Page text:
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In complex numbers , when the argument of a complex number lies in the second quadrant we usually say that it’s argument is $\pi -\theta$ however what is the meaning of the notation $\theta-\pi$ ? For example , if I wanted to write the modulus argument form of $1+ i\tan\theta$ when $\theta$ lies in the second quadrant I would usually write it as $-\sec\theta \space\text{cis}\space(\pi-\theta)$ however the notation of $-\sec\theta\space\text{cis}(\theta-\pi)$ is also valid . How are both the same ?

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$1+i\tan \theta =\sec \theta(\cos \theta + i\sin \theta)=\sec \theta \space \text{cis}\space \theta\\\hspace{43pt}=\sec \theta (-\cos(\pi-\theta)+i\sin(\pi-\theta))\\\hspace{43pt}= -\sec \theta (\cos (\pi-\theta) -i\sin(\pi-\theta))\\\hspace{43pt} =-\sec \theta(\cos(\theta-\pi)+i\sin(\theta-\pi))\\\hspace{43pt} =-\sec\theta \space \text{cis}\space(\theta-\pi)$


$-\sec \theta \space\text{cis}\space (\pi - \theta) = -\sec \theta(\cos(\pi-\theta)+i\sin(\pi-\theta))\\\hspace{75pt}= -\sec \theta (-\cos \theta+i\sin \theta)\\\hspace{75pt}=\sec\theta(\cos \theta-i\sin\theta)\\\hspace{75pt}=\sec \theta\space\text{cis}\space(-\theta) \ne \sec \theta \space \text{cis}\space \theta\\\hspace{75pt}=1-i\tan\theta \ne 1+i\tan \theta $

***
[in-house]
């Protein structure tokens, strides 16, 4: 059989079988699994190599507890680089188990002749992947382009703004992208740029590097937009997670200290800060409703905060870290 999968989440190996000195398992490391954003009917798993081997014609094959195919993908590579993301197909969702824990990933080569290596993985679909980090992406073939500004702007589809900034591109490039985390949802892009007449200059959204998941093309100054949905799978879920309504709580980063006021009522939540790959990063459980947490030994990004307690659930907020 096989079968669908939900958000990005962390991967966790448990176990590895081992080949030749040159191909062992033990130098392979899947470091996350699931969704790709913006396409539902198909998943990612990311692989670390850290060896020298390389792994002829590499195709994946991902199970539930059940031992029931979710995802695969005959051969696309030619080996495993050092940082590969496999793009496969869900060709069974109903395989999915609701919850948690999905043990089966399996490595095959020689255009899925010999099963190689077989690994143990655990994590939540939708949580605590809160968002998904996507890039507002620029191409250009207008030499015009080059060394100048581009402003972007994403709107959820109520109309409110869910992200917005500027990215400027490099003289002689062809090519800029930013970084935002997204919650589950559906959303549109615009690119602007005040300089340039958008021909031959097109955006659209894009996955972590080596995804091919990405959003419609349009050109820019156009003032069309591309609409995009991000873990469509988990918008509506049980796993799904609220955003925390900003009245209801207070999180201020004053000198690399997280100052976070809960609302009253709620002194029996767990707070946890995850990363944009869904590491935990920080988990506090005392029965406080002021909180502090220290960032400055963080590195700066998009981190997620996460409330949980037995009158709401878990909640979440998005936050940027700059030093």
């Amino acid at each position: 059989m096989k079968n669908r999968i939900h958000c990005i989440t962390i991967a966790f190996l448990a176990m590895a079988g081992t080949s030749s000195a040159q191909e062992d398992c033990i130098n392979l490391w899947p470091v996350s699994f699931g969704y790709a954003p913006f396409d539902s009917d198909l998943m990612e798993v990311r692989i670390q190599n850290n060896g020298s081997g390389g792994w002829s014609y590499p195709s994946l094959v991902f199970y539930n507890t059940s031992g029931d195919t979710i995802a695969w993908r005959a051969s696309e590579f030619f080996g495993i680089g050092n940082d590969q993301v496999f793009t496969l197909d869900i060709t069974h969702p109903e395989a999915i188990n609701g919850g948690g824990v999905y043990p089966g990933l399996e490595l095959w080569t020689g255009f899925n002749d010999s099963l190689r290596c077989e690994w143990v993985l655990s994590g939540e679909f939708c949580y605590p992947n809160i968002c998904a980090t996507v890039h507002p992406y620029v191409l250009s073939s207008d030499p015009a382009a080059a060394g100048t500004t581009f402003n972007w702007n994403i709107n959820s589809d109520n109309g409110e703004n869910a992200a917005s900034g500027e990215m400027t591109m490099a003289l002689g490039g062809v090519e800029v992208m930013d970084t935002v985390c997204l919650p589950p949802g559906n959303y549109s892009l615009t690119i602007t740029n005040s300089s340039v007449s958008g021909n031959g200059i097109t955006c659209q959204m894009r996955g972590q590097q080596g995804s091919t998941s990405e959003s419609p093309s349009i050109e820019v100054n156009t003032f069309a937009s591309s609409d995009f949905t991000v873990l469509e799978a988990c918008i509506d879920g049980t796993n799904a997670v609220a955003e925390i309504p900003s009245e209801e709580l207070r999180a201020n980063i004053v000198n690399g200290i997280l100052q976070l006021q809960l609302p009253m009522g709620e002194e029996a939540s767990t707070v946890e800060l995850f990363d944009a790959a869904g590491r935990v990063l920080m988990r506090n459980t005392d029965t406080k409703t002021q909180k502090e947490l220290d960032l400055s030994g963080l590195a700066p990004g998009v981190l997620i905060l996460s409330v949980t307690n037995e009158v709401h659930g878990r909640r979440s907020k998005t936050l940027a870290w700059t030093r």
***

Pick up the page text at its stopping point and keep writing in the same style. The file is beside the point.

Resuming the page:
So, they're not actually the same.


As $\theta\in (\frac\pi2,\pi)$,

($\pi-\theta$) means $Q_1$ so imaginary part of $-\sec\theta \space \text{cis}\space(\theta-\pi)$ would lie in $Q_4$.

($\theta-\pi$) means $Q_4$ so imaginary part of $-\sec\theta \space \text{cis}\space(\pi-\theta)$ would lie in $Q_1$.

Also, imaginary part of $1+i\tan \theta$, which is $\tan \theta$, lies in $Q_1$ so that verifies this.

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  • $\begingroup$ desmos.com/calculator/n1698xdz63 $\endgroup$ – Maadhav Gupta Jan 16 '18 at 6:51
  • $\begingroup$ Thank you , but I’m the second step, why did you write $-cos(\pi-\theta)$ if we know that $cos(\pi-\theta)$ is already negative ? $\endgroup$ – Aditi Jan 16 '18 at 6:58
  • $\begingroup$ $\cos \theta$ lies in $Q_2$ so it would be negative but $\cos (\pi - \theta)$ lies in $Q_1$ so as a result, it would become positive. So we need the minus to maintain the negative sign. $\endgroup$ – Maadhav Gupta Jan 16 '18 at 7:05
  • $\begingroup$ I’m sorry but I don’t understand the meaning. If $\theta$ lies in second quadrant then how does $\pi -\theta$ lie in first quadrant ? I’m not able to imagine it actually $\endgroup$ – Aditi Jan 16 '18 at 7:11
  • $\begingroup$ $\theta \in (90^\circ,180^\circ)$. So, ($\pi - \theta) = (180^\circ-\theta)\in(0^\circ, 90^\circ)$. $\endgroup$ – Maadhav Gupta Jan 16 '18 at 7:15

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